Getty Images LeBron James, Kevin Love

The NBA season is approaching the home stretch. The trade deadline has passed, and the playoff field is becoming clearer. Tanking is also in full swing.

This year the Christian calendar has Lent aligned nicely with the NBA schedule. The religious observance began today -- Ash Wednesday -- and will run through Holy Thursday, April 13, the day after the NBA regular season ends. Playoff players have the next six weeks to fine-tune their game, while non-playoff players can start experimenting for next season.

We offer these eight players, teams, executives, fans and TV networks suggestions for what to give up during Lent.

DeMarcus Cousins: Technical Fouls

Jonathan Bachman/Getty Images DeMarcus Cousins: Technical Fouls

When Boogie arrived in New Orleans, he was asked about his competitiveness. "About 17 technicals worth," he answered, referencing his number of technical fouls on the season. That was funny until Cousins got No. 18 on Sunday against the Thunder, earning himself a one-game suspension. Maybe it would be good for Cousins to set a goal of not committing a technical foul for all of Lent. If he can find a way to be competitive and clean, that would bode well for the Pelicans moving forward.

Draymond Green: Kicking

Bob Donnan/Pool/Getty Images Draymond Green: Kicking

He claims to be working very hard to curb this bad habit. That's great. But for the next six weeks, let's make it a communal goal. Green's teammates, opponents and fans should make it a priority to help Green through his struggles. Maybe he can even come out of this project as a role model for Grayson Allen.

Phil Jackson: The Triangle

Maddie Meyer/Getty Images Phil Jackson: The Triangle

The Knicks have flirted on and off with the triangle offense since Jackson joined the Knicks in March 2014. Sometimes, they go all in on the triangle. Sometimes, it is a relaxed triangle. And sometimes, the Knicks act like the triangle is non-existent. How about the Knicks try a month with no reference to the triangle and no presence in Jeff Hornacek's game plan. The team probably is not making the playoffs anyway, so why not give another offensive system a try?

LeBron James: Subtweeting

Jason Miller/Getty Images LeBron James: Subtweeting

This won't be easy for King James. LeBron loves passive-aggressively posting his thoughts on teammates, the media and Carmelo Anthony trade rumors on Twitter. For Lent, we aren't asking James to totally give up voicing his opinion. He would just have to do it in a straightforward manner. So if James wants his teammates to work harder, he actually has to tell them in person.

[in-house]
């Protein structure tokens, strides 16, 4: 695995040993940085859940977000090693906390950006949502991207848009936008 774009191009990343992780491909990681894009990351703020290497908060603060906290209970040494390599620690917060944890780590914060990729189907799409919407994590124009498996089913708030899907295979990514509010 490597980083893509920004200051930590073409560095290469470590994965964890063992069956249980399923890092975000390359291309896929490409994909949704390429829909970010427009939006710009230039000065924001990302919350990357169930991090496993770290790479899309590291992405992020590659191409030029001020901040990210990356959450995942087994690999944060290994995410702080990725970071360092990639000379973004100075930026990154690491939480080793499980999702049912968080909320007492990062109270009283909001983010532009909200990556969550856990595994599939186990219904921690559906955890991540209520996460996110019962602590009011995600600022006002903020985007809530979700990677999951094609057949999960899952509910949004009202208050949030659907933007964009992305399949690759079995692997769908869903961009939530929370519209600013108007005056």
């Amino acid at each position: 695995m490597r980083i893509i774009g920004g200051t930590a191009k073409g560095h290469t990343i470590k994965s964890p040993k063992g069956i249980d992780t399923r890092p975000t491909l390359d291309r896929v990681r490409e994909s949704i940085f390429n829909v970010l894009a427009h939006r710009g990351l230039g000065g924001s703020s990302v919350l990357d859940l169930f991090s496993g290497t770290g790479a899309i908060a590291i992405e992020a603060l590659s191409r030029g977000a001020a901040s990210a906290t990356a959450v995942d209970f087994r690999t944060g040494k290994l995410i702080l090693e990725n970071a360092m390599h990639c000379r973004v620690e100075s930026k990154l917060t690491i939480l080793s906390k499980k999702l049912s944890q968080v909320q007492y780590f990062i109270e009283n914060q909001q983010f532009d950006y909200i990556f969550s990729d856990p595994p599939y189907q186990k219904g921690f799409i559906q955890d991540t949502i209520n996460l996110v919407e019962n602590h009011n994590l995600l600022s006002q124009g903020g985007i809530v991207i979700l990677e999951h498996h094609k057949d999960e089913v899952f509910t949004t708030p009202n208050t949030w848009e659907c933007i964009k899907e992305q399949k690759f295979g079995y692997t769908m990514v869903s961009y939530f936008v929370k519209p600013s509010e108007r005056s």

NBA Fans: Your Dion Waiters' Hate

Elsa/Getty Images NBA Fans: Your Dion Waiters' Hate

For so long, J.R. Smith was the guy who shot too much. Then, he won a Sixth Man of the Year Award with the Knicks and became an NBA champion with the Cavs and now, he's the NBA's most lovable player. It's time to give Waiters similar treatment. After an abysmal two-year stretch shooting under 40 percent while taking heat from teammates LeBron James and Kevin Durant, Waiters has found a home in Miami. He is taking 14.7 shots per game (4.5 3-pointers) and scoring 15.9 points per game at about 41.9 percent shooting. But more importantly, the Heat are winning. Since Jan. 17, Miami is 16-3. The Heat are inching toward a playoff berth and with Waiters likely to pass on his player option for 2017-18 and become a free agent this summer, things are about to get wild.

Los Angeles Clippers: The Past

Harry How/Getty Images Los Angeles Clippers: The Past

Just this season, the team has battled through long-term injuries to Blake Griffin and Chris Paul. But now, everyone is healthy and the Clips have a chance to return to being the team that started 14-2. With both stars holding player options for next season, Los Angeles needs to forget about Paul's eight postseasons without a Western Conference Finals appearance or Griffin's broken hand he suffered striking an equipment manager. It's now or never for Doc Rivers' Clippers.

ESPN: Mark Jackson Calling Warriors Games

Stephen Dunn/Getty Images ESPN: Mark Jackson Calling Warriors Games

This always feels wrong. Jackson took the Warriors to the playoffs two out of three seasons. He helped Stephen Curry develop into an All-Star and increased Draymond Green's minutes. Sure, he didn't know he had one of the greatest rosters in NBA history at his fingertips, but that's not all his fault. Anyway, Jackson moved back to ESPN's A-Team with Mike Breen and Jeff Van Gundy, which means he spends a lot of time calling the Warriors. Jackson has to unbiasedly comment on the roster he failed to decipher. In all likelihood, he'll see the Warriors in the NBA Finals for a third straight year, so give Jackson six weeks off while the Warriors have five ESPN/ABC games left on their regular-season schedule.

Los Angeles Lakers: Winning

Harry How/Getty Images Los Angeles Lakers: Winning

For the fourth straight season, the Lakers are not going to the playoffs. And for the third straight draft, the Lakers can have a top three pick, if they do not screw things up. Considering their 2017 first-round draft selection is only top-three protected, the Lakers have more reason to tank than any other team in the league. To be clear, it is not like the Lakers are winning now -- they have lost six of their past seven -- but they really have to keep losing. With the draft lottery, the more ping pong balls that the Lakers can assure themselves, the greater chance Magic Johnson and Rob Pelinka will have to add a premier piece to a promising core. If that pick is outside the top three, it goes to the 76ers, who are jostling for position as the NBA's young, hip power.

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